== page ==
Amazon is hosting a fire sale on the Amazon Fire Phone, its first foray into the world of smartphones. The enticing Amazon Fire Phone deal looks good on paper but there are more than a few reasons why you should avoid this device and spend your money on something else.
For years, rumors of an Amazon phone swirled, teasing consumers interested in a device built upon Amazon’s slew of services. Then, last year, all of those rumors stopped. Last summer, Amazon finally made good on all of the whispering and released the Amazon Fire Phone, an exclusive to AT&T and an alternative to Apple’s iPhone, Google’s Android platform and Microsoft’s array of Windows Phone powered devices.
For six months now, Amazon’s Fire Phone has been available through Amazon and through AT&T though we hadn’t heard much from it until today. Today, Amazon dropped the Fire Phone price down hundreds of dollars.
The company’s deal drops the Fire Phone price down to just $189 unlocked. That’s a difference of $260. Amazon is also offering the Fire Phone for a dollar with a new AT&T contract. That deal is not new but it’s one that consumers are probably taking a look at now that the unlocked price has dropped down to its absurd point.
It’s a tempting offer and one that those in the hunt for a new smartphone would be wise to consider. Key word, consider.
Amazon’s Fire Phone comes with some likable features: A free year of Amazon Prime. A good camera. Mostly good battery life. And Mayday support for those that need it. It also takes advantage of Amazon’s core services, services like Instant Video, Amazon Cloud Drive, Prime Music, the popular Kindle platform, and more. Now, it’s also dirt cheap. But that doesn’t mean that you should buy it. In fact, there are plenty of reasons why you shouldn’t buy the Amazon Fire Phone.
It’s Not a Good Phone
The price tag is attractive but the phone offers little incentive to make the switch from a platform like iOS or Android.
If you’re coming from the iPhone, you’re going to have to be in love with Amazon’s services to make the switch. And those of you coming from Android will need to realize that this is not an Android smartphone. Yes, it runs a skinned version of Android that Amazon calls Fire OS but it looks nothing like Android 5.0 Lollipop, won’t get Android updates and doesn’t have access to key services from Google. Once again, you’ll need to be heavily invested in Amazon’s services to get any value out of this phone.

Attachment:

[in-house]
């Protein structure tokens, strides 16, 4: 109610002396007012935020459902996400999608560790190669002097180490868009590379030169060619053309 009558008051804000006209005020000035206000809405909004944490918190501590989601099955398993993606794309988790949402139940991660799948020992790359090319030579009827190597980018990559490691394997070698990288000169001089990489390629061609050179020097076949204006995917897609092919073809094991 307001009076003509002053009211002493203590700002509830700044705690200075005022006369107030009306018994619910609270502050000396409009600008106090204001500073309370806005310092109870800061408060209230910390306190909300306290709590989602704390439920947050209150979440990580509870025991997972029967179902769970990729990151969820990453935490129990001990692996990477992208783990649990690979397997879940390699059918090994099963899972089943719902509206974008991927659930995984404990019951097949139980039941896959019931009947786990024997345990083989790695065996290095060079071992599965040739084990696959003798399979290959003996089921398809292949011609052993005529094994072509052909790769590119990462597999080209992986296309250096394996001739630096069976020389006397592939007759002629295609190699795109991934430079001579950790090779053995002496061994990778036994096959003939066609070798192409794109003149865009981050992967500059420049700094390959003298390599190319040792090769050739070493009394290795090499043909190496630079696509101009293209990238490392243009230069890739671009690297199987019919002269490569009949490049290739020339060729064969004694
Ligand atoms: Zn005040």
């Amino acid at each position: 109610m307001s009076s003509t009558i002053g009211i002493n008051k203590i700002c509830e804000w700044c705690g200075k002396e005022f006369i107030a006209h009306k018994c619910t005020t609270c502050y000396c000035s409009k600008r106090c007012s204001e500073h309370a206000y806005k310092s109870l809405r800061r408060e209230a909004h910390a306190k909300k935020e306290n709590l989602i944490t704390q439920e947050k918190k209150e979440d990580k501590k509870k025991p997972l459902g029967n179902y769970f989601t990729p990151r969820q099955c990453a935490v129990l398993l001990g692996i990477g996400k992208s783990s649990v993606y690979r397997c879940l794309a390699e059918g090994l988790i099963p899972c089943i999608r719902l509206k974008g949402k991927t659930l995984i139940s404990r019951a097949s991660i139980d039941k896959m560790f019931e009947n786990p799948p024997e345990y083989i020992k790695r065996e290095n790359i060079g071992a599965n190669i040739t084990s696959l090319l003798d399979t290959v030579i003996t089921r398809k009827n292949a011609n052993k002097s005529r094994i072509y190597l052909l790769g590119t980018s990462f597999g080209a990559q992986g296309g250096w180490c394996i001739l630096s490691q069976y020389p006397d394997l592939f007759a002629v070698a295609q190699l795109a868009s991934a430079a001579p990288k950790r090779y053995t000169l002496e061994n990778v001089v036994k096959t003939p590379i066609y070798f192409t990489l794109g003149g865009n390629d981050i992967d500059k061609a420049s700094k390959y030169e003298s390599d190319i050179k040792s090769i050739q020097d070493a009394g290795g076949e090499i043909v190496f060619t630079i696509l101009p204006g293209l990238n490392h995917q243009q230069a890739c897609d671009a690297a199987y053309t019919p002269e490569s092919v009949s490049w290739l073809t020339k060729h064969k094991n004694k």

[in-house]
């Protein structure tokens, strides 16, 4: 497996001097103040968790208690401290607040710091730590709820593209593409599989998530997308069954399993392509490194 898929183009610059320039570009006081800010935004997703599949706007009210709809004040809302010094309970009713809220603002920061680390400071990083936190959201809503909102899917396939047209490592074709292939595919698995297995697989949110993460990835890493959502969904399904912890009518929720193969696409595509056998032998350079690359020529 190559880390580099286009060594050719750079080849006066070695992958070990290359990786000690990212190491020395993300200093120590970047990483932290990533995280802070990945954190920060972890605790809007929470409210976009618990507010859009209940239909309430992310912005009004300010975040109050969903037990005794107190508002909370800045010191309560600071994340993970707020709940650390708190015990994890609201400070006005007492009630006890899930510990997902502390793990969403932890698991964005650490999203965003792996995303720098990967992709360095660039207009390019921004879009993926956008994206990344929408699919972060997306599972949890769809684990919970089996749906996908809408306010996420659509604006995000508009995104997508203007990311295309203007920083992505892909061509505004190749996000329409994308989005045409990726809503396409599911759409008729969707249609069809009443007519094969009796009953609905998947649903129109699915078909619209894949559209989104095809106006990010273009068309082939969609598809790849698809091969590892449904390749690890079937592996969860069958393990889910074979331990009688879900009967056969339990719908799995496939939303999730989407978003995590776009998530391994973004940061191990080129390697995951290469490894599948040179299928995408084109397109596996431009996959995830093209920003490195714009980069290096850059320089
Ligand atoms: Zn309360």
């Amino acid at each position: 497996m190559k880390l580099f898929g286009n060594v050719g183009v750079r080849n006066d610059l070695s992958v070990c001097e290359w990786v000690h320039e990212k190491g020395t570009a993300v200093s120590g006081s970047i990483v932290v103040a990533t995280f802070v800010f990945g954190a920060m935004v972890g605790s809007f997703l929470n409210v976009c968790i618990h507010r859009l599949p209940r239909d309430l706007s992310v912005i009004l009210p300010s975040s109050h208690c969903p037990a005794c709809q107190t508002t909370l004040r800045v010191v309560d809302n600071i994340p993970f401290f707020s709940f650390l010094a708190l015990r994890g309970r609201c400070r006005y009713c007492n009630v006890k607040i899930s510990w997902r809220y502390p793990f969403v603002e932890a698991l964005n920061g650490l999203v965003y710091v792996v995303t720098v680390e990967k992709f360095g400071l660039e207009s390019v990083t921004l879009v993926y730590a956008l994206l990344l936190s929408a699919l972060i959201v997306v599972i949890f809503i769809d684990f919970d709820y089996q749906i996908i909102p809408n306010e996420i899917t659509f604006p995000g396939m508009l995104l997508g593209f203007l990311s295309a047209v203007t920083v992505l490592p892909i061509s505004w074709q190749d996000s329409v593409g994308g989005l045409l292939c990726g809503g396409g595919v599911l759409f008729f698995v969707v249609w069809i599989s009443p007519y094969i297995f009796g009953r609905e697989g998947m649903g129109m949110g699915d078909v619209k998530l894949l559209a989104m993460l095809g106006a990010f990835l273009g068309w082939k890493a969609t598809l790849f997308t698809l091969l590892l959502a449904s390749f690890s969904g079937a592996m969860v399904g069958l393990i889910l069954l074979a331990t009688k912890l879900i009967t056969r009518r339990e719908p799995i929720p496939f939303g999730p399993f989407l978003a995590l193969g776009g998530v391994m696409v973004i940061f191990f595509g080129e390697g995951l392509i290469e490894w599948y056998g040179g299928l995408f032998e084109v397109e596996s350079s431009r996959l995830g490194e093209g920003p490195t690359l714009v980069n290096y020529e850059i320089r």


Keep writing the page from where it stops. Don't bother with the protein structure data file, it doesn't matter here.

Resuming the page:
It doesn’t help that both the hardware and software are subpar. The screen fails to impress. The design is nothing to write home about. It’s only available on AT&T’s network. And Amazon’s touted Fire OS is clunky, sluggish and miserable on the eyes. The battery life and the camera aren’t bad but we don’t know too many people that are willing to invest money, and make no mistake this phone will cost you far more than the up front cost, into a phone that only does a few things right.
There’s another problem too.
There Are Better, Inexpensive Phones Out There
The Amazon Fire Phone price is priced insanely low but there are a number of smartphones out there that come with better hardware, better software, better overall packages without too much of an investment.
Apple’s $99 iPhone 5s is a much better smartphone. The iPhone 5c is comparable and it’s free-on-contract. The LG G3, Moto X, Samsung Galaxy S5, HTC One M8, Nokia Lumia 1520, HTC One M8 for Windows. All of these are high quality former flagships. All of these are cheap. The difference between these and the Amazon Fire Phone is that they are worth your money. The Amazon Fire Phone is not.
There is just too much red tape to cross here. You’ll need to switch to AT&T. You’ll need to fall in love with a platform that simply isn’t as developed as iOS, Android or even Windows Phone. It’s too much work, too much hassle for an average smartphone that Amazon is clearly trying to offload after taking a massive write-down.
Ultimately, it’s up to you but we think most of you are going to be much better off avoiding this deal and opting for something else.
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